Napoleon’s generals not only had to be loyal, brave and skilled in arms (obviously enough), but the Emperor also demanded of them a more nebulously indefinable quality. When others in his entourage would laud the skills of a particular soldier, Napoleon would ask the pointed question: “Yes, but is he lucky?”
It seems to me that being lucky is the quality that, these days at least, is the one most valued in teachers by those in power above them. The old adage about success having many fathers but failure being an orphan was never truer than in today’s educational world. Examination results, or “outcomes”, are the bit-coin currency of choice in the go-getting world of “performance management” and “high stakes accountability”.
Forgive me, but I am awearied of all that talk. More and more I feel something akin to Duke Ellington’s response to long-winded analyses of the magic of jazz as being “talk that stinks up the room”.
In my career, I have faced Triumph and Disaster in terms of results. Although Kipling advised us to treat “those two impostors just the same”, the truth is that we don’t. Few human beings can. Our perceived Triumphs make us arrogant, the Disasters make us hostile and defensive.
And yet, I think I begin to see a pattern.
My triumphs occurred when I just got on with the business of teaching: turning up, teaching solid straightforward lessons, setting and marking regular homework. I remember one (internal) observer asking a student about their past paper practice question booklet, returned with a simple percentage grade (in red pen), “And how often are you set homework like this?” and the student answering matter-of-factly: “Every week”. I was so proud. That said, the observer still gave me a “3 (requires improvement)”, citing “lack of pace”, “no plenary” and “no feedback” (when they actually meant no written WWW/EBI comments). But I carried on regardless. And that year’s results were amongst my best ever.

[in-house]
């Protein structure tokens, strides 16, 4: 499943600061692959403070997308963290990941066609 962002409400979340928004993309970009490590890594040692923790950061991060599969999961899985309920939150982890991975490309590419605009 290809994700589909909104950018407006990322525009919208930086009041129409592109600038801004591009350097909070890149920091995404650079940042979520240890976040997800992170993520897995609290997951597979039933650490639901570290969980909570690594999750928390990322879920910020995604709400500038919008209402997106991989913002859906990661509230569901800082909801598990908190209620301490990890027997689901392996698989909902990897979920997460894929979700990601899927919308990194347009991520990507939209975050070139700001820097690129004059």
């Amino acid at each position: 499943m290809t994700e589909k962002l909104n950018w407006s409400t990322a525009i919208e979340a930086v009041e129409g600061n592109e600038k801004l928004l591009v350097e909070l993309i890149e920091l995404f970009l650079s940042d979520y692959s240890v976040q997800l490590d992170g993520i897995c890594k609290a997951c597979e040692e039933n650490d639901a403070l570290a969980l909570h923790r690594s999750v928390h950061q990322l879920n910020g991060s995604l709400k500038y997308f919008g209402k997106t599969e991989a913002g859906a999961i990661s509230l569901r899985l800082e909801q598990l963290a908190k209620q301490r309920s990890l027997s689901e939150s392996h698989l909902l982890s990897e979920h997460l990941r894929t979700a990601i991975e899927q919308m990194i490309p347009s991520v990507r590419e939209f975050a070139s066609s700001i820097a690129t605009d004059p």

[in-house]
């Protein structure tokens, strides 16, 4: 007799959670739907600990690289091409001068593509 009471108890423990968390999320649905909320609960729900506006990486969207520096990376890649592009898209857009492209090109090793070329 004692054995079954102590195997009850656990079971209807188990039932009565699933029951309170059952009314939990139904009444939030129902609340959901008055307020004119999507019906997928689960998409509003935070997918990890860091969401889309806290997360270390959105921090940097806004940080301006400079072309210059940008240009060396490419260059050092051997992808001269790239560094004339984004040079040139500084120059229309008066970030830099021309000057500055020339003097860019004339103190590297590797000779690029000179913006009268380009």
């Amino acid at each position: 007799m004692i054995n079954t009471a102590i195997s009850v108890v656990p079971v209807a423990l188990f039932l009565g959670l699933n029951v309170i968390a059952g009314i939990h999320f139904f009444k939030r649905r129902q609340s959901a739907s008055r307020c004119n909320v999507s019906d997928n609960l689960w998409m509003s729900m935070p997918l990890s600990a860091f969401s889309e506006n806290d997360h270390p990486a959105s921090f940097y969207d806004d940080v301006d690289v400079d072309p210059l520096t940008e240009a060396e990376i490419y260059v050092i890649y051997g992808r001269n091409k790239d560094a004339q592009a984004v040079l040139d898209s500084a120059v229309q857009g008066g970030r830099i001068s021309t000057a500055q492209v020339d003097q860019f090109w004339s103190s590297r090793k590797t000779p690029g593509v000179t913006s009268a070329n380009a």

My Disasters seem to occur when I am scrabbling manically to follow what is currently lauded as best practice. In other words, trying to copy what other schools do — or perhaps, more accurately, what other schools say that they do — badly.
So, am I a lucky teacher, in the Napoleonic sense? Sometimes, when I have the good sense to follow my experience and instincts, rather than fads and fashions.
So what about you, when faced with the russian roulette lottery of exam results (you do know it is just a lottery, right?): Are you feeling lucky, punk?